The topic of whether or not to have a vaccine is a contentious one. It evokes lots of emotions – and that is why it needs to be handled carefully by business owners and managers.
Ideally, you should create an open and honest work environment that everyone is comfortable in. Differing opinions can make the workplace more difficult… but there are always ways to make sure all your employees feel comfortable, regardless of their vaccination status.
You are allowed to encourage your employees to have the Covid vaccine. After all, you want them all to be safe and well, and can therefore argue that it is in their best interest.
However, unless you are in the Healthcare Sector, vaccinations are not mandatory. If you try and force any of your employees to have their vaccine, your behaviour could be seen as discriminatory.
You may disagree with an employee’s stance on the pandemic and/or vaccines, but they are entitled to their opinion. All you can do is encourage vaccine uptake, but if you are told “no”, you should respect what is said.
If staff don’t want to have a vaccine, you should respect their decisions as much as they should respect your need to keep staff safe. Your priority is to keep everyone safe, regardless of what their personal opinions are.
Protect your employees’ privacy
Make it very clear to all of your employees that they have the right to refuse to answer any questions about vaccinations. They should not feel pressured into having discussions about this topic.
You never know, someone may have a fear of needles, they may not trust vaccines, or they may have trauma associated with vaccinations. They do not have to justify their stance to you or any other employee.
Send every employee an internal email that mentions they don’t have to talk about vaccinations, and which asks everyone to refrain from pressuring others to have a vaccine. Everyone is entitled to their opinion and they should not be bullied or made to feel bad if they aren’t vaccinated.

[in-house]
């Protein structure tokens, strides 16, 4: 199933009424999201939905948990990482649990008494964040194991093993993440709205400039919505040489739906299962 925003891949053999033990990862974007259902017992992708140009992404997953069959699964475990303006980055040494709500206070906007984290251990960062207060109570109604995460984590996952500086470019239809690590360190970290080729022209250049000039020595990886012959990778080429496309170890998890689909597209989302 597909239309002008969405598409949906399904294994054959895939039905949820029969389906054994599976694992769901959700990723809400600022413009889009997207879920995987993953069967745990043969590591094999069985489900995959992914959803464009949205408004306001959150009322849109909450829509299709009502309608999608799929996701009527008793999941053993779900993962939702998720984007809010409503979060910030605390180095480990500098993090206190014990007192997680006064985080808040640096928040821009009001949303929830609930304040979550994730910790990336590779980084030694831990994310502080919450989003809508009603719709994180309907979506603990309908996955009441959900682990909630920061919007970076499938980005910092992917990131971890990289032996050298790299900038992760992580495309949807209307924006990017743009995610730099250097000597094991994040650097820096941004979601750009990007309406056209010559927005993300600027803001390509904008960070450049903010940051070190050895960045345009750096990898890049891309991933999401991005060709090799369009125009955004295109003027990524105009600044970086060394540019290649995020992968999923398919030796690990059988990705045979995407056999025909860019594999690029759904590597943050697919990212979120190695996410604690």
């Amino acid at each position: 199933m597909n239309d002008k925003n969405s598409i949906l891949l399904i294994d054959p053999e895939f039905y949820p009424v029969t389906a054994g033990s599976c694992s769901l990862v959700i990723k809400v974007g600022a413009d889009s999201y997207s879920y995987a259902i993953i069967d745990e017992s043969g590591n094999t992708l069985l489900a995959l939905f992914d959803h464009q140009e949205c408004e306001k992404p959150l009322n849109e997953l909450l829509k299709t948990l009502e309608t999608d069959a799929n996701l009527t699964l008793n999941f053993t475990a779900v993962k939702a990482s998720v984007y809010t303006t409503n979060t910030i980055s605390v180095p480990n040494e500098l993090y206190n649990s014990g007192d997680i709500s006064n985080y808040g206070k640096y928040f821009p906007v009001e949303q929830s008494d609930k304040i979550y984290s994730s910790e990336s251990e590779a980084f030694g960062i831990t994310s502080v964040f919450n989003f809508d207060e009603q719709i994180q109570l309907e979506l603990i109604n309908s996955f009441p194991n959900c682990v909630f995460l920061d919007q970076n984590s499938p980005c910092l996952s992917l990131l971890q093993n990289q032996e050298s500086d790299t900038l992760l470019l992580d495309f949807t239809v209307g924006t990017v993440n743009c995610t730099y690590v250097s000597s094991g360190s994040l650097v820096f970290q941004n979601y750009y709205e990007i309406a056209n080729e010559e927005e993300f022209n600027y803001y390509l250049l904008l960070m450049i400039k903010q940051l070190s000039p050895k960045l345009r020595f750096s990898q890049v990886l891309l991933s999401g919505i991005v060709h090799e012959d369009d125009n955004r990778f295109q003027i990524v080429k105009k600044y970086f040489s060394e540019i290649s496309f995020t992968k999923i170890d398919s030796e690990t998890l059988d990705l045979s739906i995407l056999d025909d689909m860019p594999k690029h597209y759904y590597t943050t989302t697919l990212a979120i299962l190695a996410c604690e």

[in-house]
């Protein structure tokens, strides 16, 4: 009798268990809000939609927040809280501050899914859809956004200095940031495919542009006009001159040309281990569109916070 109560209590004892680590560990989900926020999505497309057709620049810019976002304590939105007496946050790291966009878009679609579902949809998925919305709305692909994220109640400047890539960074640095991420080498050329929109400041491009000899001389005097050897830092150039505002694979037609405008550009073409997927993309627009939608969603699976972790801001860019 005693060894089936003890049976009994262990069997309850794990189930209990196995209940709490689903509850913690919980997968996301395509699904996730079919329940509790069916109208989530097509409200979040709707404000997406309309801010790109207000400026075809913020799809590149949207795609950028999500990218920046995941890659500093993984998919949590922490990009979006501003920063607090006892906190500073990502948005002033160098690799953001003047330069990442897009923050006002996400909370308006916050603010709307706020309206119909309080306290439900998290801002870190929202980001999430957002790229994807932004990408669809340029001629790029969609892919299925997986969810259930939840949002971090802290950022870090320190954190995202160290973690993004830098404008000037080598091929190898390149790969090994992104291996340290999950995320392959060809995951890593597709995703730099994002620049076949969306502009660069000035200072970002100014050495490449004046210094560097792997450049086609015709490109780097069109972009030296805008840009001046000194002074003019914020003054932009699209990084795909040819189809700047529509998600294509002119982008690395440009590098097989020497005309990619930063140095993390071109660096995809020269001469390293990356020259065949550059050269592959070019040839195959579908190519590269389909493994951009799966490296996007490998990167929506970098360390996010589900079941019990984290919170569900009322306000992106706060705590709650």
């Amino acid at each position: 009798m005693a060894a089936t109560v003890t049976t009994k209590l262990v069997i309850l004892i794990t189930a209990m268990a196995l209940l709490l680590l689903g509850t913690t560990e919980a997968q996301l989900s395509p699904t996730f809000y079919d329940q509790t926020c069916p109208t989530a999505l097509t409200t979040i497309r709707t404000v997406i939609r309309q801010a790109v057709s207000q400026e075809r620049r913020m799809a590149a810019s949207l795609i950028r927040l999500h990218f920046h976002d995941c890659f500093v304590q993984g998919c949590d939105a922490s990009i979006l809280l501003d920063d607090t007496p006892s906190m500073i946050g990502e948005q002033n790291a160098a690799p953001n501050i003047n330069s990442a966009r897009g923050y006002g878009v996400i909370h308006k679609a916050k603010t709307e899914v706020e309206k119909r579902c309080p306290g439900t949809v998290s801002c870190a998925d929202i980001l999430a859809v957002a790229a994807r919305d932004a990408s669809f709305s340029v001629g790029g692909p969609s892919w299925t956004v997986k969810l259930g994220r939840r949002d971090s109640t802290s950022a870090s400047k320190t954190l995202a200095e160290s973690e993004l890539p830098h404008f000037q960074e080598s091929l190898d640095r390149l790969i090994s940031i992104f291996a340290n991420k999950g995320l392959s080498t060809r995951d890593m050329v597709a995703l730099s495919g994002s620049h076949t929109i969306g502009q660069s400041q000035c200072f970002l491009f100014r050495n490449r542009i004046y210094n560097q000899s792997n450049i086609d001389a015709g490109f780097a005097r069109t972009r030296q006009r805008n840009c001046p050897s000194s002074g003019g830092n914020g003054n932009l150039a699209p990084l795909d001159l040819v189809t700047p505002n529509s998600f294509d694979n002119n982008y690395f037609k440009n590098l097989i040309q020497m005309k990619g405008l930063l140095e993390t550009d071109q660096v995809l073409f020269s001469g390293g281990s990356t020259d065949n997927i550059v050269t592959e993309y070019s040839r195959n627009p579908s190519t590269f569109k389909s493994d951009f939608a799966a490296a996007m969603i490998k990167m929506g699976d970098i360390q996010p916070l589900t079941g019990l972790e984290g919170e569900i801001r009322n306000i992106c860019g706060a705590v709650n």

If you find out that one of your employees is not vaccinated, don’t tell everyone. Let them be the ones to tell others, if they choose to. Their vaccination status should be kept private unless they are happy to talk about it.
Carry out lateral flow tests
Some of your employees may feel uncomfortable working with people who are not vaccinated. To combat this, you can ask all your employees to carry out regular lateral flow tests. This can be done independently of vaccines/discussing vaccines, and is therefore an excellent middle-ground for your business.
You can encourage your employees to take a lateral flow test every week – or even more regularly, if they are happy to do so. Furthermore, if one of your employees tests positive for Covid, ask them to follow government guidelines.
You may find that more people need to work from home until their self-isolation period has passed. Your business should do everything possible to make this transition to homeworking as smooth as possible. After all, in the event of a positive Covid test, it is the only way to keep people safe.
Encourage Social Distancing
When you practice social distancing, fewer people are put at risk. Those who have and those who have not had a vaccination can work in the same area if they socially distance. You can achieve this in your workplace when you:
- Put up screens around work areas
- Supply hand gel/sanitizer
- Encourage the use of face masks in the office or enclosed spaces
All of these things can help people to feel more reassured when they come to work. The more comfortable your employees feel, the better they will perform in the workplace.
Handling the delicate topic of vaccinations
The subject of vaccinations is a delicate one. However, if it is handled appropriately, it does not necessarily need to cause arguments.
Encourage your employees to talk to you about any concerns they have about being in the workplace. Listen to their ideas about working safely and do what you can to keep them all reassured and comfortable.
After all, when your employees feel safe, they are more likely to be productive.